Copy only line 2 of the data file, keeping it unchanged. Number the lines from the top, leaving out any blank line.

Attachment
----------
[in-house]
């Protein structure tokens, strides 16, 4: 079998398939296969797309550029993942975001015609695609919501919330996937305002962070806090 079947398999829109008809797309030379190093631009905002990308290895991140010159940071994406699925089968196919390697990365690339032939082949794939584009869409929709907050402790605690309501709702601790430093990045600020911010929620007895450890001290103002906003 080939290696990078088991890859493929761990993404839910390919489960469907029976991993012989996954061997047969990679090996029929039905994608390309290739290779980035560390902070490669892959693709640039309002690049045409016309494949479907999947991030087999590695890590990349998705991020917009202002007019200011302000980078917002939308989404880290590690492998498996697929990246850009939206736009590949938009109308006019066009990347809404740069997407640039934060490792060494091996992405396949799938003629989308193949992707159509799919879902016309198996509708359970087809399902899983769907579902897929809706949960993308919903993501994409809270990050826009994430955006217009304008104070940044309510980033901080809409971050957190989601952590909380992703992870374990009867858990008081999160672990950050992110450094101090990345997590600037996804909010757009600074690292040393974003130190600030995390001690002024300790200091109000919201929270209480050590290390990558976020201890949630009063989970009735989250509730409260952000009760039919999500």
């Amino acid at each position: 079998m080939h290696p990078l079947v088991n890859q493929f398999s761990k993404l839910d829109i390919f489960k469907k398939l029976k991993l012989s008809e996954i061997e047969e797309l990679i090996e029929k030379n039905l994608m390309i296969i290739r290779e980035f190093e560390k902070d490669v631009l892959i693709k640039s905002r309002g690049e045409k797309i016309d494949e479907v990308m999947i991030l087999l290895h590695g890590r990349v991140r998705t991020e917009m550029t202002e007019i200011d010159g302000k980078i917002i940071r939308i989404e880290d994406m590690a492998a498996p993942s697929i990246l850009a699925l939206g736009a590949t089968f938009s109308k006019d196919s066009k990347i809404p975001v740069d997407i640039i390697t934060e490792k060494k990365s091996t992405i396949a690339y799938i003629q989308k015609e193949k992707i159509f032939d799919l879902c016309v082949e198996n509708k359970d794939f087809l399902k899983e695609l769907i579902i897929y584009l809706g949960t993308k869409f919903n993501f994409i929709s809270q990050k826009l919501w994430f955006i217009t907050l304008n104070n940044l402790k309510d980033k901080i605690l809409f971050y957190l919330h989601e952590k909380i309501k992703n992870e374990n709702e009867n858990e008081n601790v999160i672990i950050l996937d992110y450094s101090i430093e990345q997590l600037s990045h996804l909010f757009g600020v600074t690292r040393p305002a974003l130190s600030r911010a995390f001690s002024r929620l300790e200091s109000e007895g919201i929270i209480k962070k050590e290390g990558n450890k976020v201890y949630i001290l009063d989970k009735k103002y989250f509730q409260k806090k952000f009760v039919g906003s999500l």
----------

């Protein structure tokens, strides 16, 4: 079998398939296969797309550029993942975001015609695609919501919330996937305002962070806090 079947398999829109008809797309030379190093631009905002990308290895991140010159940071994406699925089968196919390697990365690339032939082949794939584009869409929709907050402790605690309501709702601790430093990045600020911010929620007895450890001290103002906003 080939290696990078088991890859493929761990993404839910390919489960469907029976991993012989996954061997047969990679090996029929039905994608390309290739290779980035560390902070490669892959693709640039309002690049045409016309494949479907999947991030087999590695890590990349998705991020917009202002007019200011302000980078917002939308989404880290590690492998498996697929990246850009939206736009590949938009109308006019066009990347809404740069997407640039934060490792060494091996992405396949799938003629989308193949992707159509799919879902016309198996509708359970087809399902899983769907579902897929809706949960993308919903993501994409809270990050826009994430955006217009304008104070940044309510980033901080809409971050957190989601952590909380992703992870374990009867858990008081999160672990950050992110450094101090990345997590600037996804909010757009600074690292040393974003130190600030995390001690002024300790200091109000919201929270209480050590290390990558976020201890949630009063989970009735989250509730409260952000009760039919999500």